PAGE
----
Grand Princess Cruise Review by TwoCalBears: ON BALANCE, WE ENJOYED OUR CRUISE
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ON BALANCE, WE ENJOYED OUR CRUISE
My husband and I took our first-ever cruise on the Diamond Princess in 2007; since then we have cruised on Celebrity, Crystal, and HAL, as well as on Princess, taking two or three trips a year. We hadn't however, cruised on Princess for a couple of years, but when the Grand was home-ported in San Francisco this spring, we decided to take advantage of the opportunity to sail from home and looked for an interesting itinerary. We found this in the Grand's 30 May Alaskan itinerary, which included Sitka, in our view the prettiest port in Southast Alaska, and Haines, a charming town we had never visited (and which some readers of books on Alaska may know from Heather Lende's "If You Lived Here I Would Know your Name)."
We had sailed on the Grand before, and were curious about how the ship had changed after its extensive drydock in 2011, so the post-drydock changes are probably the place to start this review. It is true that the ship looks sleeker since the elimination of its More "shopping-cart handle," where the Skywalker nightclub had been located; however, the Skywalker was also the ship's observation lounge, and we missed this venue, especially on this Alaskan cruise, as it had been a wonderful location from which to take in the beauty of glaciers, etc. while being in out of the cold and mist (the Sanctuary may serve as a substitute on trips to warmer climes, but not on Alaskan cruises, as it is not insulated from the outside temperatures, and some may not want to pay the Sanctuary admission fee). This said, we enjoyed two new venues that were added during drydock: the International Cafe and Alfredo's pizzeria. Alfredo's is, at present, an alternative dining venue without a specialty restaurant tariff. We noticed that Alfredo's was a favorite of younger passengers, for whom it provides a casual alternative to the cafeteria atmosphere in the Horizon Court. And while we raised the average age when we dined there, we too enjoyed the pizza offerings available on the evening we dined there, which we accompanied with a half bottle of cabernet left over from our visit the preceding night to the Crown Grill.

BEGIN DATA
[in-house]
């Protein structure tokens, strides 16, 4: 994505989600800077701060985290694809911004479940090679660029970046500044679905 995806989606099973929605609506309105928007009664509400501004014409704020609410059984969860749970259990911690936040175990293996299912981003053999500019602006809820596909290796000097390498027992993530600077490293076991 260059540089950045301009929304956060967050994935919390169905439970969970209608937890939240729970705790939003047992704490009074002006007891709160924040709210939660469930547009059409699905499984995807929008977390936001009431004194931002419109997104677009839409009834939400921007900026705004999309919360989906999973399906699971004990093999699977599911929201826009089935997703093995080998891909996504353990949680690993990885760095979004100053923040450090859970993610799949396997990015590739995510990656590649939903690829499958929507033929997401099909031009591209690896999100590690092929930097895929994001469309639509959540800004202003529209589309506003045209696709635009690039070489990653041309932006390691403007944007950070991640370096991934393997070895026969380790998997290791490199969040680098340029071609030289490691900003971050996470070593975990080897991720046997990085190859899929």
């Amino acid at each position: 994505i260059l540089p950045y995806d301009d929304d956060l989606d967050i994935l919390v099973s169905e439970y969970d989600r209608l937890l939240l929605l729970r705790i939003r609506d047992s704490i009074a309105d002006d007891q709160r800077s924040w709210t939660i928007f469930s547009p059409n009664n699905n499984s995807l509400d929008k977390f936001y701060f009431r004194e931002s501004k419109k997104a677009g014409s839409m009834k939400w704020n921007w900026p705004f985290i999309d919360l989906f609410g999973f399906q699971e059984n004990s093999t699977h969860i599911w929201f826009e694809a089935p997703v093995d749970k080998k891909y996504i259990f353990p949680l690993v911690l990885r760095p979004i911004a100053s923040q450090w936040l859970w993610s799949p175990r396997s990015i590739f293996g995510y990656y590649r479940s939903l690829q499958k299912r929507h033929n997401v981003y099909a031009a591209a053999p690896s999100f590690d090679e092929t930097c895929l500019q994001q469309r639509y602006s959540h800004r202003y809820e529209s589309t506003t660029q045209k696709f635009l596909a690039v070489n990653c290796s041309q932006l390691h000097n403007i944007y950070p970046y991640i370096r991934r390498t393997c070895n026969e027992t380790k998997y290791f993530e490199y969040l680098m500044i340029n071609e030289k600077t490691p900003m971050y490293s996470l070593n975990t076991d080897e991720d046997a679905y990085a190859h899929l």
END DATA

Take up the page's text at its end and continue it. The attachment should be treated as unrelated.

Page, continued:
Here are some additional observations.
1) SAILINGS FROM SF: For people living in the SF Bay Area, the opportunity to cruise to several different destinations from San Francisco is a real plus. It is true that until after the America's Cup competition is over, ships must still sail from San Francisco's old cruise pier, which meant that for several sailings there were lines and delays at this crowded location; Princess, however, has tried to ameliorate this problem by giving passengers specific boarding times, starting in the early afternoon after everyone from the previous voyage had disembarked. Enough people respected their assigned times that we had the quickest boarding we had ever experienced at any cruise port! Disembarkation was equally swift and uncomplicated.
2) ITINERARY: The itinerary was a big plus for me. My husband stayed aboard in both Sitka and Haines, but I went ashore, and took advantage of the opportunity to meet local artists, enriching my understanding of Northwest Coast art.